THE Bombay High Court (HC) Friday refused relief to Vijaypat Singhania’s Singapore-based grandchildren, who had challenged a 1998 settlement agreement between Singhania, chairman emeritus and owner of the Raymond Group and his estranged son Madhupati Singhania.
The four grandchildren – Ananya, Rasaalika, Tarini and Raivathari – had asked the court to direct all concerned parties not to deal with the properties and wealth mentioned in the 1998 agreement till it decides on the case.
Justice Gautam Patel, however, dismissed the notice of motion of the grandchildren seeking this restriction. The HC will now decide on their suit in due course. According to that agreement, Madhupati and his family relinquished their share of wealth and property.
The grandchildren have now alleged that the settlement agreement ignored their rights as minors, a claim which has been disputed by Vijaypat.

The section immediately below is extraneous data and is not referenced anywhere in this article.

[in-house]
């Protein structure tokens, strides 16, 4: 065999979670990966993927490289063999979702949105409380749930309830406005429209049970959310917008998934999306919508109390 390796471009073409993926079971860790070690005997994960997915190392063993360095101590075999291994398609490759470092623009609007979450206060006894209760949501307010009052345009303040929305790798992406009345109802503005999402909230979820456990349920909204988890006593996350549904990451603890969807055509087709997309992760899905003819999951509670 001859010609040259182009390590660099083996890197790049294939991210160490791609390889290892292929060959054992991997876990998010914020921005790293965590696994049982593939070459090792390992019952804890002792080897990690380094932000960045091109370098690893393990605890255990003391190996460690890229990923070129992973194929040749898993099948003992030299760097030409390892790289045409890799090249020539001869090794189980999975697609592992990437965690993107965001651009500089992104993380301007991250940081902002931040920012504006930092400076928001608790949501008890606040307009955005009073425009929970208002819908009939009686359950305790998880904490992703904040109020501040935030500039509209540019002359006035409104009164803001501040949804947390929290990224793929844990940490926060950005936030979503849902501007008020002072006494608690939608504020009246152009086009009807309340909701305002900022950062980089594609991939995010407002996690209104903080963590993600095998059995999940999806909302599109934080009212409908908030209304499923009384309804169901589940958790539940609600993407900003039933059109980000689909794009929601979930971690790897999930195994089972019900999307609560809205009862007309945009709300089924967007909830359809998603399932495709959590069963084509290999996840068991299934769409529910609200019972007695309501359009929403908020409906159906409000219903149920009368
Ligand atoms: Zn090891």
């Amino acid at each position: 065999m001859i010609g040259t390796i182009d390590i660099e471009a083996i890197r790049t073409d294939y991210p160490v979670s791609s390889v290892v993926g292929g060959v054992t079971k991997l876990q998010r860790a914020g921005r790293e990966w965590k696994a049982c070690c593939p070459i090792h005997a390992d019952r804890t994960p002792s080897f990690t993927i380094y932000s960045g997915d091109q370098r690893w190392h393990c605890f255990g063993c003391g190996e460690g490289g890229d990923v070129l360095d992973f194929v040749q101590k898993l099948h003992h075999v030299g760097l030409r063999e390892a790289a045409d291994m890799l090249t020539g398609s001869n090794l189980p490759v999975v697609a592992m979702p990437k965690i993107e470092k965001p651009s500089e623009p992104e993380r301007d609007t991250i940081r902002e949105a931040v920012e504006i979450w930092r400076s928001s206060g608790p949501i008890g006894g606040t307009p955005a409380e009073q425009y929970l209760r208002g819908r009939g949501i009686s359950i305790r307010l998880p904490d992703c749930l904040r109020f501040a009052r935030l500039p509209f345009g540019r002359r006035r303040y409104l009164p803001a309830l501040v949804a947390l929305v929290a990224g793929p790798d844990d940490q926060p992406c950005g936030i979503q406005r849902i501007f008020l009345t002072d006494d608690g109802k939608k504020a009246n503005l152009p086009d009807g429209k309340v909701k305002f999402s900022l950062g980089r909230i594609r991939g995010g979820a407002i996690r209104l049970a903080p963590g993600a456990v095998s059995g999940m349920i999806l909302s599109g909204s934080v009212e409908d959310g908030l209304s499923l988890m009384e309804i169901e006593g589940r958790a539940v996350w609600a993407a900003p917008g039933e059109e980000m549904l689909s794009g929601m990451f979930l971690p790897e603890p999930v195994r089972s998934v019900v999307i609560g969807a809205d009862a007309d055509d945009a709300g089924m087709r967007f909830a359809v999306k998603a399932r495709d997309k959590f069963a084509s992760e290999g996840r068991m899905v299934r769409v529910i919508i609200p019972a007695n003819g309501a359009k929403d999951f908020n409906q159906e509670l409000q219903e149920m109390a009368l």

Vijaypat, in a reply to the high court, has said that the suits filed by his grandchildren did not show how ancestral property is involved in the agreement. He also said that parents being “natural guardians” have a right to enter into an arrangement on behalf of their minor children. He raised the issue of limitation as there has been a delay in filing of the suits by his grandchildren.
The grandchildren had sought rights to the Raymond brand, ancestral properties, real estate and other movable and immovable assets of the group. On 9 February, Vijaypat had transferred 37.17 per cent of stake in Raymond Ltd to his younger son Gautam Singhania.
The HC had, on an earlier occasion, pulled up Madhupati for misleading the court of his financial conditions. The HC had pointed out about Mantra, a $4,50,000 yacht, parked at Marina Bay in Singapore (owned by Madhupati) and another yacht, which Madhupati wanted to buy for $1.3 million. “You are firing a salvo from the shoulders of your children,” the court had commented.